Niagara Gazette

Local News

April 25, 2013

Niagara-Wheatfield adopts budget with 5.91 percent tax increase, sparing kindergarten, sports and music - for now

Niagara Gazette — WHEATFIELD — Appeasement may be the easiest way to quell a riled up crowd of people, as Niagara-Wheatfield school board members found out Wednesday.

Facing a room of about 200 parents, grandparents and students looking to rip into a recent decision to explore eliminating kindergarten districtwide, officials adopted a spending plan with zero cuts to its youngest grade.

Instead, officials closed an estimated $1 million budget gap by cutting even more teachers one year after slashing more than 40 instructors in the worst planning session Niagara-Wheatfield has faced in more than a decade.

“The members of the board of education will not be cutting kindergarten to either half day or fully eliminating it,” board President Steve Sabo said. “Kindergarten will be fully funded in the budget which we put before the public on May 21. I know that this is the answer that so many of you are in attendance to hear.”

Wednesday’s action led to the adoption of a spending plan for 2013-14 which increases district spending by about $2.3 million, to $62.8 million, by proposing a 5.91 percent tax levy increase.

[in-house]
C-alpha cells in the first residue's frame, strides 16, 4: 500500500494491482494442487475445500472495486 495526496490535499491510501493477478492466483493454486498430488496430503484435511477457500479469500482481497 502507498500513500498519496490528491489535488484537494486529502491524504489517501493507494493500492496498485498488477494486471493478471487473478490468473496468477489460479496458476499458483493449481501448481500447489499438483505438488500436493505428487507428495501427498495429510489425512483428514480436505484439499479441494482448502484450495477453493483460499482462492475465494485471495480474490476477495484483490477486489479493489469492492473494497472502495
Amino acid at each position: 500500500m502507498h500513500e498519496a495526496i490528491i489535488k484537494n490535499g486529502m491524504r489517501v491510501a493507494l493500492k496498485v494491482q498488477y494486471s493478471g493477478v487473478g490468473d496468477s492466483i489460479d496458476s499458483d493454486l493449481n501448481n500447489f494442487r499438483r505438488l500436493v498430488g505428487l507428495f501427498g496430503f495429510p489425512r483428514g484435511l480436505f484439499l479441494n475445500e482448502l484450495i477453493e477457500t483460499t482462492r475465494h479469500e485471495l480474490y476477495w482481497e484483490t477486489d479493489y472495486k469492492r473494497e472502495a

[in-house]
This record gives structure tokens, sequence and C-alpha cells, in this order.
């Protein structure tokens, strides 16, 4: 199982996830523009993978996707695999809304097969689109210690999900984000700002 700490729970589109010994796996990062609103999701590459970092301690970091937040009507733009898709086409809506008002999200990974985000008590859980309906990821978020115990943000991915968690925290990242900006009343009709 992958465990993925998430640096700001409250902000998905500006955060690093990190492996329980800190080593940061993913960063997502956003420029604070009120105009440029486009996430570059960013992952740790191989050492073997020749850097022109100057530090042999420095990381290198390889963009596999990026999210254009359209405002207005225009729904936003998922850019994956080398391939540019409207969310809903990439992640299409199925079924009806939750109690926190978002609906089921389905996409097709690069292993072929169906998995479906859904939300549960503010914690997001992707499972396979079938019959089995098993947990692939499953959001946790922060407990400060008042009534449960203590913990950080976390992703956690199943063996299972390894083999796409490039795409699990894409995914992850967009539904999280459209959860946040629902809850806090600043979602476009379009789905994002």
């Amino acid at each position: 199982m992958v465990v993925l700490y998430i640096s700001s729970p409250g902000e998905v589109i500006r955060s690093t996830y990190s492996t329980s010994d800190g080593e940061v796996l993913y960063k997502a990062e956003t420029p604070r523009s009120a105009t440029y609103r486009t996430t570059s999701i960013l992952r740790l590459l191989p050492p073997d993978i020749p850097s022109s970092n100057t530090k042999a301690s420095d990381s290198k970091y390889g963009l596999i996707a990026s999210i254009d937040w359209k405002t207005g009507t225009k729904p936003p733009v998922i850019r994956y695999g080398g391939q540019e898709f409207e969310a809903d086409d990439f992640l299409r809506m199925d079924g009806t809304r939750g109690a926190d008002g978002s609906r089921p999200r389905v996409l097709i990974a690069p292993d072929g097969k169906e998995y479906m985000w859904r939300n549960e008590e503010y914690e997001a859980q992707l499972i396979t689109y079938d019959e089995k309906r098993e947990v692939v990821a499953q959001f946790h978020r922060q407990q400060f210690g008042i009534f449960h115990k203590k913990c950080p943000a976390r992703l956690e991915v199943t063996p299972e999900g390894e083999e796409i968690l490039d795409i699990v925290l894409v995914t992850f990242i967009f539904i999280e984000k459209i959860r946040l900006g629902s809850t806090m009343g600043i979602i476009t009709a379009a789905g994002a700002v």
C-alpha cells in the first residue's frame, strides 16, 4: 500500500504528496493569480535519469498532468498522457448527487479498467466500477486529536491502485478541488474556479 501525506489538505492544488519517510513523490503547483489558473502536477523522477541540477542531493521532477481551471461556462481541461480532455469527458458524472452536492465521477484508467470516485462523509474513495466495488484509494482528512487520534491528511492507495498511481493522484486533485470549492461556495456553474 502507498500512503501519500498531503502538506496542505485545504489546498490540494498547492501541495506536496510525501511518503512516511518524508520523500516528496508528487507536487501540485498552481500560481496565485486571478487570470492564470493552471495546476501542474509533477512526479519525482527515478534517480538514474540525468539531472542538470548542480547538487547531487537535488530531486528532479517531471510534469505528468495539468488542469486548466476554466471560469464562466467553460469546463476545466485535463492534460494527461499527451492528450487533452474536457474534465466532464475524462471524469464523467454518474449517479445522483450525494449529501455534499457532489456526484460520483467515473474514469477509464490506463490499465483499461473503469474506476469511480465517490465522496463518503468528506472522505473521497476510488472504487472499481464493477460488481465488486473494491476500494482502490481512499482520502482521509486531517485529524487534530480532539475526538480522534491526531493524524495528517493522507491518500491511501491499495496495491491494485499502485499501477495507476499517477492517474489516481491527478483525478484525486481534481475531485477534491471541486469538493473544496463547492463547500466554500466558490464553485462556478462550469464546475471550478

The increase in taxes is the maximum percentage Niagara-Wheatfield is allowed under New York’s property tax levy threshold cap, due to exemptions school districts are allowed to factor into cap calculations.

But the focus of the audience was still on kindergarten, unsafe another year unless voters approve the district’s proposal at the polls May 21. Sabo said the budget proposal relies on the tax levy increase to provide whatever programs are left, including kindergarten, all sports and music and art programs district students have excelled in locally and state-wide.

Sabo said cutting kindergarten, brought to the public eye last week, wasn’t something he or the rest of the board members took lightly.

“Contrary to what’s said, we’re not a bunch of people who go home and say ‘Let’s have some fun and cut kindergarten,’” Sabo said. “I have a son there right now, I see the growth the children experience at that level. We know the affect cutting it will have and we don’t want to do it.”

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